Historic Scotland
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Opening times

Mid-June to 30 September:
Monday to Sunday, 9.30am to 5.30pm (tides permitting)

1 October to mid-June:




Reach this very special tidal island by causeway to explore Pictish, Norse and medieval remains. Brooches, rings and dress pins found on the Brough of Birsay suggest that it was a Pictish power centre.

The Norse settled the island 200 years later, in the 9th century, but may have lived peacefully alongside the Picts. It’s still possible to make out the remnants of Norse houses, barns and even a sauna. Later, a small church and monastery were built on Birsay.

What to see and do

  • Enjoy the scenic location – a challenge to get to, a joy to explore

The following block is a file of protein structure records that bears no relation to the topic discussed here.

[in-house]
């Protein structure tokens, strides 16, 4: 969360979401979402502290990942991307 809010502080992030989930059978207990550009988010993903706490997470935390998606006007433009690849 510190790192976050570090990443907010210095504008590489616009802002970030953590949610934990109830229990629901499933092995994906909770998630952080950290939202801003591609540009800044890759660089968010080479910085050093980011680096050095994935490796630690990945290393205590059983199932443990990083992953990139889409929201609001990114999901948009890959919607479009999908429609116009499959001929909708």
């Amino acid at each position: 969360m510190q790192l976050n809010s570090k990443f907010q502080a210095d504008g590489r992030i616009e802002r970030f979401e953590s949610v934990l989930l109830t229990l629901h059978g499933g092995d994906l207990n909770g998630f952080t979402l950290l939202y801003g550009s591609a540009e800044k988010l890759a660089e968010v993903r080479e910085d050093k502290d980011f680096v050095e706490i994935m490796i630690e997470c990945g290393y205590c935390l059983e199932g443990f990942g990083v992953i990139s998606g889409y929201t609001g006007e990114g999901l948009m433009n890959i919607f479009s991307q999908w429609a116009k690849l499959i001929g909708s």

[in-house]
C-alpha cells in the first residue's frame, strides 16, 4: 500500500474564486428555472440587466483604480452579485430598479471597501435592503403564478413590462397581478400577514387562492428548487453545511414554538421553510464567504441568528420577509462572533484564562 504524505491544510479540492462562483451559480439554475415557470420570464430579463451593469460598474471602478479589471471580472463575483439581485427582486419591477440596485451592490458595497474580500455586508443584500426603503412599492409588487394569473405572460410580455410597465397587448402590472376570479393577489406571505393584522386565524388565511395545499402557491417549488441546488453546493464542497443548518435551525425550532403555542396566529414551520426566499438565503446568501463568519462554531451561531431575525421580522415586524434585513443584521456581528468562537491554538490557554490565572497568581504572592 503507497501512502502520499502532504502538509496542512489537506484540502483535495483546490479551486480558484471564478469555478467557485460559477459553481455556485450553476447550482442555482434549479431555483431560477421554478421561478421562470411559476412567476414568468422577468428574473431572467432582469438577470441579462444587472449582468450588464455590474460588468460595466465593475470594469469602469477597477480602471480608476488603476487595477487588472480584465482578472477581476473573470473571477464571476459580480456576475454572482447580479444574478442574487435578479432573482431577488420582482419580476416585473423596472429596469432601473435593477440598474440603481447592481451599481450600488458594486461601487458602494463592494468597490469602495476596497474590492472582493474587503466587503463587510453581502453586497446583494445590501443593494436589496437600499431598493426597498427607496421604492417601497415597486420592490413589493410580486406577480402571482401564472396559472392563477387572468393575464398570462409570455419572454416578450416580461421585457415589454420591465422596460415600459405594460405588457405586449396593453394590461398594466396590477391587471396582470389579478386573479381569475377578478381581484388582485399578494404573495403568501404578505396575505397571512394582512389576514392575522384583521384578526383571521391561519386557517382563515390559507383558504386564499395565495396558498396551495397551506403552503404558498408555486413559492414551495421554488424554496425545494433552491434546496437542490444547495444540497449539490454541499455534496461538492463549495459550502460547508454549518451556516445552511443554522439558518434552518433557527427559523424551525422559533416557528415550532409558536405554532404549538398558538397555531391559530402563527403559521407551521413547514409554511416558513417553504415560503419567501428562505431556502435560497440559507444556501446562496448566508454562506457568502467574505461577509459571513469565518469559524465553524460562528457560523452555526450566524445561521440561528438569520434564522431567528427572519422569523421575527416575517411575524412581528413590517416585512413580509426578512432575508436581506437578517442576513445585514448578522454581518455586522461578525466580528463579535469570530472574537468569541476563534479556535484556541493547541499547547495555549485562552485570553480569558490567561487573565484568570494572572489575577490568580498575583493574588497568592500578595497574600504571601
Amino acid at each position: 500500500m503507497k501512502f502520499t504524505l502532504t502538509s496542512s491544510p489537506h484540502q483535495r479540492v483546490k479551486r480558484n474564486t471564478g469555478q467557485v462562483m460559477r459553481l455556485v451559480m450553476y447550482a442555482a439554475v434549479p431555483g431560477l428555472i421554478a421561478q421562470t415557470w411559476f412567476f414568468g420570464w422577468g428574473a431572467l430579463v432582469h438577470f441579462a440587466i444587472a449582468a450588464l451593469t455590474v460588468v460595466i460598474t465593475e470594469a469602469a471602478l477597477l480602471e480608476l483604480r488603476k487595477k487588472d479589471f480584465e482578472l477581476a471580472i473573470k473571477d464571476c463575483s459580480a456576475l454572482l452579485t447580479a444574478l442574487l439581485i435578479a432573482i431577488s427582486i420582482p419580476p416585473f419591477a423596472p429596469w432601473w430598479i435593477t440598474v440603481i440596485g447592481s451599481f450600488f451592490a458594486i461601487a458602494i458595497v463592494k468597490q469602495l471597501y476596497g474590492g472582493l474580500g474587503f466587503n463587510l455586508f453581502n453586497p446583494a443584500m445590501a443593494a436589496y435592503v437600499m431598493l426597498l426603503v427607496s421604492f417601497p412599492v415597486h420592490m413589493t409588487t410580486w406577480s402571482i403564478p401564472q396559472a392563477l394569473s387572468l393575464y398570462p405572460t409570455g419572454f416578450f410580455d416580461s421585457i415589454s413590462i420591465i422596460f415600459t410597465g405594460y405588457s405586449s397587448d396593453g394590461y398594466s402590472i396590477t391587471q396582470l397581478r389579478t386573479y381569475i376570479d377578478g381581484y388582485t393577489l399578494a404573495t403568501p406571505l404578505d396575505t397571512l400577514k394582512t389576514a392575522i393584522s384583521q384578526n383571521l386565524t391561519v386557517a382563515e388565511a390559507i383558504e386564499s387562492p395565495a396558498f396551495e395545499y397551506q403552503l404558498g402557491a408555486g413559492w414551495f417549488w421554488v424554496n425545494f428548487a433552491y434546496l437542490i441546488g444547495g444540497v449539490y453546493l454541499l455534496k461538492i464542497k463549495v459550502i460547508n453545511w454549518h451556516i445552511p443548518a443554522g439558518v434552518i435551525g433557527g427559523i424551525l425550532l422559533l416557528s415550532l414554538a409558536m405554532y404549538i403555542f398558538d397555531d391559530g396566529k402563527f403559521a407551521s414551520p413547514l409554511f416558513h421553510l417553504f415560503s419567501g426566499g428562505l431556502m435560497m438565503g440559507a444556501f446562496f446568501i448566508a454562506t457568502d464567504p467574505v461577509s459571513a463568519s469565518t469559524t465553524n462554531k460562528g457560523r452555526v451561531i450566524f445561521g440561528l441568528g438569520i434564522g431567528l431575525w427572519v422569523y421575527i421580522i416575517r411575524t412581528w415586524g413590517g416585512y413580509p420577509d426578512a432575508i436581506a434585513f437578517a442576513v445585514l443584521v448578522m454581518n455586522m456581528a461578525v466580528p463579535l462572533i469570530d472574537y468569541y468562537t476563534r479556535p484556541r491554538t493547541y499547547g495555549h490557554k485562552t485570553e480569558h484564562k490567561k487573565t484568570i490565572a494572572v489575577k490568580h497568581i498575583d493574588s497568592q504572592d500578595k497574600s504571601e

• Look for the replica Pictish symbol stone, a copy of a remarkable carving found here
  • Get a unique insight into the peaceful life of the Norse settlers by exploring the remains of their village
  • Marvel at the church of St Peter, a sophisticated building that had a square tower and glazed windows
  • View some important early sculptures and interesting Norse artefacts in the small visitor centre on the island
  • Take a short stroll to the small lighthouse at the crest of the island, above dramatic cliffs and the Atlantic Ocean
  • Count the many types of wildflower that grow in the machair (coastal grassland) and see puffins nest on cliffs in the spring
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